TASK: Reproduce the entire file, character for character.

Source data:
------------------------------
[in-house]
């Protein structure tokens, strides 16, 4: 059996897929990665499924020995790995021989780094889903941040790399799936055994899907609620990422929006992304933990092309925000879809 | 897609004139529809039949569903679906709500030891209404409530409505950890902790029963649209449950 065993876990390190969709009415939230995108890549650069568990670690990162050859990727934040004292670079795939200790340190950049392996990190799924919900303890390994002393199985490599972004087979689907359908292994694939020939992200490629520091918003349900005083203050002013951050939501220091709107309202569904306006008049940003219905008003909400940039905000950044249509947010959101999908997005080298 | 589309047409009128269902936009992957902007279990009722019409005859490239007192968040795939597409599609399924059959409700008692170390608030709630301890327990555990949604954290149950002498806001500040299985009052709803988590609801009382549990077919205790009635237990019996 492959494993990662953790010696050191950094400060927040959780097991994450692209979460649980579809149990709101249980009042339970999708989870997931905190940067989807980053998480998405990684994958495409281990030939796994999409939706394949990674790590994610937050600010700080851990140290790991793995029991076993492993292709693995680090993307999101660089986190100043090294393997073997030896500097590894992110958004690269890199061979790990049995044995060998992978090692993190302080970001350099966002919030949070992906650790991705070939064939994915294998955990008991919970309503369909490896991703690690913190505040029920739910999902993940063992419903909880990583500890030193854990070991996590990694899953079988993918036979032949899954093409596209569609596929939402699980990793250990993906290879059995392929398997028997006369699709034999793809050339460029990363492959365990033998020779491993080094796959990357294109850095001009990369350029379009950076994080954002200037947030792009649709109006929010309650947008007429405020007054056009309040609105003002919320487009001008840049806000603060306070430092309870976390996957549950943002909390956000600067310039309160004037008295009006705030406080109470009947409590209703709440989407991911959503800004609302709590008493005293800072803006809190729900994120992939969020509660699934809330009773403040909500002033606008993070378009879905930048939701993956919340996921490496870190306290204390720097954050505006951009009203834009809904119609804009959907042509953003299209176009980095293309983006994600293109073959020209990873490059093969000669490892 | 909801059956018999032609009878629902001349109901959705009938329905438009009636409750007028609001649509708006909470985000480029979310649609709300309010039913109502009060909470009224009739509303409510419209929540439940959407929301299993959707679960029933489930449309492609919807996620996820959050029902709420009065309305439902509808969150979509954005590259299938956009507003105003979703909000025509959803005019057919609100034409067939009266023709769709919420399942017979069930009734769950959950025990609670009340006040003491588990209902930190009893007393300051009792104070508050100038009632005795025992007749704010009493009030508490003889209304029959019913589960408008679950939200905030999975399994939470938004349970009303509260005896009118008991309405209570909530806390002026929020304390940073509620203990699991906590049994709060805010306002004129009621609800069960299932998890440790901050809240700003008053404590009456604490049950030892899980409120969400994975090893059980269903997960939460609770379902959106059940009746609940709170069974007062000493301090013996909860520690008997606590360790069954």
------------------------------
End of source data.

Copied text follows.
[in-house]
């Protein structure tokens, strides 16, 4: 059996897929990665499924020995790995021989780094889903941040790399799936055994899907609620990422929006992304933990092309925000879809 | 897609004139529809039949569903679906709500030891209404409530409505950890902790029963649209449950 065993876990390190969709009415939230995108890549650069568990670690990162050859990727934040004292670079795939200790340190950049392996990190799924919900303890390994002393199985490599972004087979689907359908292994694939020939992200490629520091918003349900005083203050002013951050939501220091709107309202569904306006008049940003219905008003909400940039905000950044249509947010959101999908997005080298 | 589309047409009128269902936009992957902007279990009722019409005859490239007192968040795939597409599609399924059959409700008692170390608030709630301890327990555990949604954290149950002498806001500040299985009052709803988590609801009382549990077919205790009635237990019996 492959494993990662953790010696050191950094400060927040959780097991994450692209979460649980579809149990709101249980009042339970999708989870997931905190940067989807980053998480998405990684994958495409281990030939796994999409939706394949990674790590994610937050600010700080851990140290790991793995029991076993492993292709693995680090993307999101660089986190100043090294393997073997030896500097590894992110958004690269890199061979790990049995044995060998992978090692993190302080970001350099966002919030949070992906650790991705070939064939994915294998955990008991919970309503369909490896991703690690913190505040029920739910999902993940063992419903909880990583500890030193854990070991996590990694899953079988993918036979032949899954093409596209569609596929939402699980990793250990993906290879059995392929398997028997006369699709034999793809050339460029990363492959365990033998020779491993080094796959990357294109850095001009990369350029379009950076994080954002200037947030792009649709109006929010309650947008007429405020007054056009309040609105003002919320487009001008840049806000603060306070430092309870976390996957549950943002909390956000600067310039309160004037008295009006705030406080109470009947409590209703709440989407991911959503800004609302709590008493005293800072803006809190729900994120992939969020509660699934809330009773403040909500002033606008993070378009879905930048939701993956919340996921490496870190306290204390720097954050505006951009009203834009809904119609804009959907042509953003299209176009980095293309983006994600293109073959020209990873490059093969000669490892 | 909801059956018999032609009878629902001349109901959705009938329905438009009636409750007028609001649509708006909470985000480029979310649609709300309010039913109502009060909470009224009739509303409510419209929540439940959407929301299993959707679960029933489930449309492609919807996620996820959050029902709420009065309305439902509808969150979509954005590259299938956009507003105003979703909000025509959803005019057919609100034409067939009266023709769709919420399942017979069930009734769950959950025990609670009340006040003491588990209902930190009893007393300051009792104070508050100038009632005795025992007749704010009493009030508490003889209304029959019913589960408008679950939200905030999975399994939470938004349970009303509260005896009118008991309405209570909530806390002026929020304390940073509620203990699991906590049994709060805010306002004129009621609800069960299932998890440790901050809240700003008053404590009456604490049950030892899980409120969400994975090893059980269903997960939460609770379902959106059940009746609940709170069974007062000493301090013996909860520690008997606590360790069954």